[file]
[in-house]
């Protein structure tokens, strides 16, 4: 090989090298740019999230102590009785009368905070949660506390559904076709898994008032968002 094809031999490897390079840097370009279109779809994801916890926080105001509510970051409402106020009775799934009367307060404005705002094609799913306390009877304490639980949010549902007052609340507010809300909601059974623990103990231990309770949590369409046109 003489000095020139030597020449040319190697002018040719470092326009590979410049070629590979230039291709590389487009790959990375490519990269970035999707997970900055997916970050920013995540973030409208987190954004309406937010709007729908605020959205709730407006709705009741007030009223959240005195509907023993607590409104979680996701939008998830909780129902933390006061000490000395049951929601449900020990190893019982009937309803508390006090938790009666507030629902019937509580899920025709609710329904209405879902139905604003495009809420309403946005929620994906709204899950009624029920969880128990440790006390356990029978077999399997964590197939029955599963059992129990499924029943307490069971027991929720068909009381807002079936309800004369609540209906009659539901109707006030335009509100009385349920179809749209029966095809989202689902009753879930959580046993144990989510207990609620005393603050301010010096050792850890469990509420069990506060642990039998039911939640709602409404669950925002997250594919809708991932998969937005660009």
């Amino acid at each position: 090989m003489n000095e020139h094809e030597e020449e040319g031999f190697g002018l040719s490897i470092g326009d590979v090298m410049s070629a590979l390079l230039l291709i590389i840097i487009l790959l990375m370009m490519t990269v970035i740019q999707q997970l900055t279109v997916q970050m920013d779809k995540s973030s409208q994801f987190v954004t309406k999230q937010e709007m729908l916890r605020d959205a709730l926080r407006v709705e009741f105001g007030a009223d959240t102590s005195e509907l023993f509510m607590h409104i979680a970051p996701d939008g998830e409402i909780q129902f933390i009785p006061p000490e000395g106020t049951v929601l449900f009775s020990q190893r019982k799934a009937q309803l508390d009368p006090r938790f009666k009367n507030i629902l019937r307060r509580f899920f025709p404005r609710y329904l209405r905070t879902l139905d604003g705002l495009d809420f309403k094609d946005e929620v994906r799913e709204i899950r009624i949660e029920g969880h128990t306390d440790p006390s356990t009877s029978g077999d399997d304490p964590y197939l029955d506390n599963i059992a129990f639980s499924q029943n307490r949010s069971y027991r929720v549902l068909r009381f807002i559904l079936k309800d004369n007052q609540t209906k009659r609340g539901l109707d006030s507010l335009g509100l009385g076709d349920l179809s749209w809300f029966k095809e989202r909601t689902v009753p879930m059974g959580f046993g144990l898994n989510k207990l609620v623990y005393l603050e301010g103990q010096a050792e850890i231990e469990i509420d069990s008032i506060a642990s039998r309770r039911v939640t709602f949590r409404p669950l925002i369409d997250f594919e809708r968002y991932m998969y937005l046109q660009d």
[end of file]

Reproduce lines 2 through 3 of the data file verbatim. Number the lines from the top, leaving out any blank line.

């Protein structure tokens, strides 16, 4: 090989090298740019999230102590009785009368905070949660506390559904076709898994008032968002 094809031999490897390079840097370009279109779809994801916890926080105001509510970051409402106020009775799934009367307060404005705002094609799913306390009877304490639980949010549902007052609340507010809300909601059974623990103990231990309770949590369409046109 003489000095020139030597020449040319190697002018040719470092326009590979410049070629590979230039291709590389487009790959990375490519990269970035999707997970900055997916970050920013995540973030409208987190954004309406937010709007729908605020959205709730407006709705009741007030009223959240005195509907023993607590409104979680996701939008998830909780129902933390006061000490000395049951929601449900020990190893019982009937309803508390006090938790009666507030629902019937509580899920025709609710329904209405879902139905604003495009809420309403946005929620994906709204899950009624029920969880128990440790006390356990029978077999399997964590197939029955599963059992129990499924029943307490069971027991929720068909009381807002079936309800004369609540209906009659539901109707006030335009509100009385349920179809749209029966095809989202689902009753879930959580046993144990989510207990609620005393603050301010010096050792850890469990509420069990506060642990039998039911939640709602409404669950925002997250594919809708991932998969937005660009």
């Amino acid at each position: 090989m003489n000095e020139h094809e030597e020449e040319g031999f190697g002018l040719s490897i470092g326009d590979v090298m410049s070629a590979l390079l230039l291709i590389i840097i487009l790959l990375m370009m490519t990269v970035i740019q999707q997970l900055t279109v997916q970050m920013d779809k995540s973030s409208q994801f987190v954004t309406k999230q937010e709007m729908l916890r605020d959205a709730l926080r407006v709705e009741f105001g007030a009223d959240t102590s005195e509907l023993f509510m607590h409104i979680a970051p996701d939008g998830e409402i909780q129902f933390i009785p006061p000490e000395g106020t049951v929601l449900f009775s020990q190893r019982k799934a009937q309803l508390d009368p006090r938790f009666k009367n507030i629902l019937r307060r509580f899920f025709p404005r609710y329904l209405r905070t879902l139905d604003g705002l495009d809420f309403k094609d946005e929620v994906r799913e709204i899950r009624i949660e029920g969880h128990t306390d440790p006390s356990t009877s029978g077999d399997d304490p964590y197939l029955d506390n599963i059992a129990f639980s499924q029943n307490r949010s069971y027991r929720v549902l068909r009381f807002i559904l079936k309800d004369n007052q609540t209906k009659r609340g539901l109707d006030s507010l335009g509100l009385g076709d349920l179809s749209w809300f029966k095809e989202r909601t689902v009753p879930m059974g959580f046993g144990l898994n989510k207990l609620v623990y005393l603050e301010g103990q010096a050792e850890i231990e469990i509420d069990s008032i506060a642990s039998r309770r039911v939640t709602f949590r409404p669950l925002i369409d997250f594919e809708r968002y991932m998969y937005l046109q660009d």